Gone Fishin' Book Cover
Released by the Kings County Museum, Gone Fishin’ is a collection of over 100 articles published in various Valley newspapers.  This is my third book and the first containing fishing stories and recollections, along with angling history.  My first two books were collections of historical columns.


Lloyd Duncanson recently told me an amusing story about a goat farmer who uses white plastic containers for water dishes. Seems he goes around the goat pen after dark kicking over the containers as he changes the water. One evening a skunk got into the pen. In the poor light the skunk’s stripe stood out, kinda like a water dish, and…

Well, as they say, you know the rest of the story. Another person discovered to their dismay that people also get sprayed when a skunk becomes alarmed. There’s a friend, for example, who discovered he had locked a skunk in his garage overnight. He made the mistake of kicking at the skunk to hurry it out. Several days later you could still tell that the skunk was good at hitting a moving target.

While I’ve mentioned two incidents where people were sprayed by skunks, it doesn’t happen often. Usually, it’s the family dog or cat and canines used by hunters that suffer the wrath of irritated skunks. People attacks are relatively rare.

I don’t have to tell anyone whose pet has been sprayed that cleaning them up isn’t any fun. It can be a disaster, and a costly one, when a dog makes a panic run through the house after a spraying and contacts beds, sofas, curtains and clothing. I’ve heard some horror stories about this happening, and they weren’t funny.

In previous columns, I’ve mentioned various things that are helpful in eliminating skunk odour and removing spray stains. I’ve tried several mixtures and concoctions on my hunting dogs after they were sprayed, including the traditional tomato juice bath and strong soap and water, and none were 100 per cent effective. The commercial skunk odour eliminators I’ve tried were only partly effective, erasing most of the odour after several applications but leaving a lingering reminder that was obvious every time the dog got wet.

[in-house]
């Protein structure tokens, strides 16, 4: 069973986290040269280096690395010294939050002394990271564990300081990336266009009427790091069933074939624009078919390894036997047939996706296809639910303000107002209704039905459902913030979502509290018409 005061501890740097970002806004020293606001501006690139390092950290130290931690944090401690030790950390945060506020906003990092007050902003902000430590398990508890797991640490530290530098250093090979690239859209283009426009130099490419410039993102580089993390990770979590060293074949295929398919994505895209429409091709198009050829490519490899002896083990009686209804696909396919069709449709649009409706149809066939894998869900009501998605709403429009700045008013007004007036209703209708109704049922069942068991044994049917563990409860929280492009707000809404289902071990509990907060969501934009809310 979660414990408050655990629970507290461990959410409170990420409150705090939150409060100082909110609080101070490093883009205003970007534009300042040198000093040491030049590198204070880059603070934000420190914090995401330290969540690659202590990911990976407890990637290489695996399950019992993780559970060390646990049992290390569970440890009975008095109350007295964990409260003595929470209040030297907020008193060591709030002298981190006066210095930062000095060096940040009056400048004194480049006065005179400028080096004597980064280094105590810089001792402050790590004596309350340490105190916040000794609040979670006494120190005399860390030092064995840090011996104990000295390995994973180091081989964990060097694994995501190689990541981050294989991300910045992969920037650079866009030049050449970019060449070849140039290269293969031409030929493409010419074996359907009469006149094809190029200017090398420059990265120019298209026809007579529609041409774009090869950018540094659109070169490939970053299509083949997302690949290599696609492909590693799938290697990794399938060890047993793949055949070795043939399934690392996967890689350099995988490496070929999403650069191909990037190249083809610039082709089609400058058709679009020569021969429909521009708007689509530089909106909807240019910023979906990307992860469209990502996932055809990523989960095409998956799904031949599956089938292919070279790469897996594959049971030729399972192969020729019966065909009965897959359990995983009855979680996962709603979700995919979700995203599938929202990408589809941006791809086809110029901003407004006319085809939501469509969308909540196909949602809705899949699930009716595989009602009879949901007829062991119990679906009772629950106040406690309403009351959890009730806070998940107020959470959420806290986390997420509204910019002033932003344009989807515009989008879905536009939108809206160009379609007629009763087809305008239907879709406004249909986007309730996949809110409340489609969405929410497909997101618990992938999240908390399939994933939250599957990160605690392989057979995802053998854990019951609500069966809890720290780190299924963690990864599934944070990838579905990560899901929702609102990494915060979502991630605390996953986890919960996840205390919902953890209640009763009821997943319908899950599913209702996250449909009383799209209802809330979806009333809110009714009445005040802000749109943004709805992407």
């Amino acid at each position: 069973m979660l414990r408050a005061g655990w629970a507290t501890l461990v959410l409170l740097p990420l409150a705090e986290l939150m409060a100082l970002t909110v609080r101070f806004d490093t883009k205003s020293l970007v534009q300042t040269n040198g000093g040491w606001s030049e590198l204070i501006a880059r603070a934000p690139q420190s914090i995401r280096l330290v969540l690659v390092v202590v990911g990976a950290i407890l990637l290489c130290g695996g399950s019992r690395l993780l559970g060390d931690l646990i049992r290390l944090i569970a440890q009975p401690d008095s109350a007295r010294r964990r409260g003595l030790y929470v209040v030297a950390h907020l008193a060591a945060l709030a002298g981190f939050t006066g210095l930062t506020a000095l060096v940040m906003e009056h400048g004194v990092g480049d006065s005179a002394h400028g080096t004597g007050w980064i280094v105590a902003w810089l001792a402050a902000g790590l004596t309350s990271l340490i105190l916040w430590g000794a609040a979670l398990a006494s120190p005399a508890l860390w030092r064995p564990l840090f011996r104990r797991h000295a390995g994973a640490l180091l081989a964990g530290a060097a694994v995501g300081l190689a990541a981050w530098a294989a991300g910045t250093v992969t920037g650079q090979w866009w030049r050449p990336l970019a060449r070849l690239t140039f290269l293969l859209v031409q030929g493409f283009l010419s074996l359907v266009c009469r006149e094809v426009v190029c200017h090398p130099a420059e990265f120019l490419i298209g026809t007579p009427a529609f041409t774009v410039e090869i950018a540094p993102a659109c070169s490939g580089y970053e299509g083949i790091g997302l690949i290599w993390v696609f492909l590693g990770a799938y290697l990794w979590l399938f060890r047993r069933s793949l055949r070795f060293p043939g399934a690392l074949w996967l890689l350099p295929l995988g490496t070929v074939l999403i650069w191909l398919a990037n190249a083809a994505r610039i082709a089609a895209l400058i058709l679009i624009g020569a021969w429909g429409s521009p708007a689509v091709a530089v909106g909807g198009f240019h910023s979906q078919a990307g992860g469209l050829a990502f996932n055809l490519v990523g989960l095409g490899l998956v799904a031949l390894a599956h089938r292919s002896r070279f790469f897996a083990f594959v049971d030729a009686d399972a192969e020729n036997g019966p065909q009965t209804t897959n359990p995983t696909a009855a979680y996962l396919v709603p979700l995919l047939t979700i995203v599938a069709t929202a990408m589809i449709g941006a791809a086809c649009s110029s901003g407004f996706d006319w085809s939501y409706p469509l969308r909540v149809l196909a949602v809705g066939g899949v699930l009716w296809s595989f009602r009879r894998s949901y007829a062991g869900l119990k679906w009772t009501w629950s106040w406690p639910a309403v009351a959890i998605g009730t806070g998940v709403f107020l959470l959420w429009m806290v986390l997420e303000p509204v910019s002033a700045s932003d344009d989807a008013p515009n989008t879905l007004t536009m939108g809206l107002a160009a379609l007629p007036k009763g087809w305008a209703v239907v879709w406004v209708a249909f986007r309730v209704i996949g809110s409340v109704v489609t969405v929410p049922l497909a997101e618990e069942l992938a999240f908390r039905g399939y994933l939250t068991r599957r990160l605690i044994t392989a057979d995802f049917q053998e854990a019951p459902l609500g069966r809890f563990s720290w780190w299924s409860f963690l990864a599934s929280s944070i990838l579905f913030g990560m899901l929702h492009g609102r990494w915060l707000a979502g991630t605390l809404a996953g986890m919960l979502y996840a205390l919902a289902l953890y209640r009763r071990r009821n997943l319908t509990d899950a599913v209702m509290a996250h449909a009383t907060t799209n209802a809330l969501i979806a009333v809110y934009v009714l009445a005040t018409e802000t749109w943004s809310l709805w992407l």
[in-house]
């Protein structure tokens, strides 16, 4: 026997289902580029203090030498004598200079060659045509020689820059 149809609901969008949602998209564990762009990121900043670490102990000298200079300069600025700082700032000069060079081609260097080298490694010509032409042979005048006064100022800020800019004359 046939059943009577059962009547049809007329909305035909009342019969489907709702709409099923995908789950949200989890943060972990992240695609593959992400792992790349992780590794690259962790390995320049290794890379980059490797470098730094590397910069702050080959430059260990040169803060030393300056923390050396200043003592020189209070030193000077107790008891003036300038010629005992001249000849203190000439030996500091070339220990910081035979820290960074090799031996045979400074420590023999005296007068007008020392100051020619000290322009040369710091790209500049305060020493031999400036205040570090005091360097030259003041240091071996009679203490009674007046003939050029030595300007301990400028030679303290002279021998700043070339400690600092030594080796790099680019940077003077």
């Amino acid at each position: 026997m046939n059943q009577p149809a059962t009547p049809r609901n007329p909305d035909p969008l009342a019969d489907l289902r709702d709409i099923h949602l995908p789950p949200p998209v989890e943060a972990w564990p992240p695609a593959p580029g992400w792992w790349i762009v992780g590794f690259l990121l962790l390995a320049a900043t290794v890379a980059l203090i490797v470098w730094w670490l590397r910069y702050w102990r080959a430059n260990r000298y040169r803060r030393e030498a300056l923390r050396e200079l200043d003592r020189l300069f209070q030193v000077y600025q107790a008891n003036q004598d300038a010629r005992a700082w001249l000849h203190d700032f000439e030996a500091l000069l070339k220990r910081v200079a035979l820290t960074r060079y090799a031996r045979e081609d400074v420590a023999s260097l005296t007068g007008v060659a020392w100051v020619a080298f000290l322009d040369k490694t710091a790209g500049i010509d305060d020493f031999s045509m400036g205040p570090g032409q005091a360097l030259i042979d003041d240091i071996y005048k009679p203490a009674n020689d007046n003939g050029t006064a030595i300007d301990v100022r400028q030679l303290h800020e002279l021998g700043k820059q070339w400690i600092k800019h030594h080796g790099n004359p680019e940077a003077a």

If you are hunting or exercising your dog and there contact with a skunk, keep in mind that it helps to put your dog into water as quickly as possible. I’ve found that commercial odour eliminators were more effective if I gave my dogs a thorough dunking in a brook or pond immediately after contact.

Since I’ve pooh-poohed the use of tomato juice or soap and water and questioned the effectiveness of commercial odour eliminators, you may ask if anything really helps after contact with a skunk. The answer is “yes.”

Lloyd Duncanson, who is a licensed predator control officer, vouches for the following recipe – let’s call it a skunk wash – which came originally from a trapper’s magazine, The Modern Trapper. Duncanson tells me that many people use this concoction, which as you will see, is made from readily available ingredients. “Very few things work (in eliminating skunk odour)” Duncanson says, “but this does.”

To make the skunk wash combine one quart of hydrogen peroxide with one-quarter cup of baking soda (sodium bicarbonate) and one teaspoon of liquid soap. The hydrogen peroxide (or three per cent hydrogen peroxide to be correct) is the product normally sold over the counter at all pharmacies. The liquid soap can be laundry or dish detergent.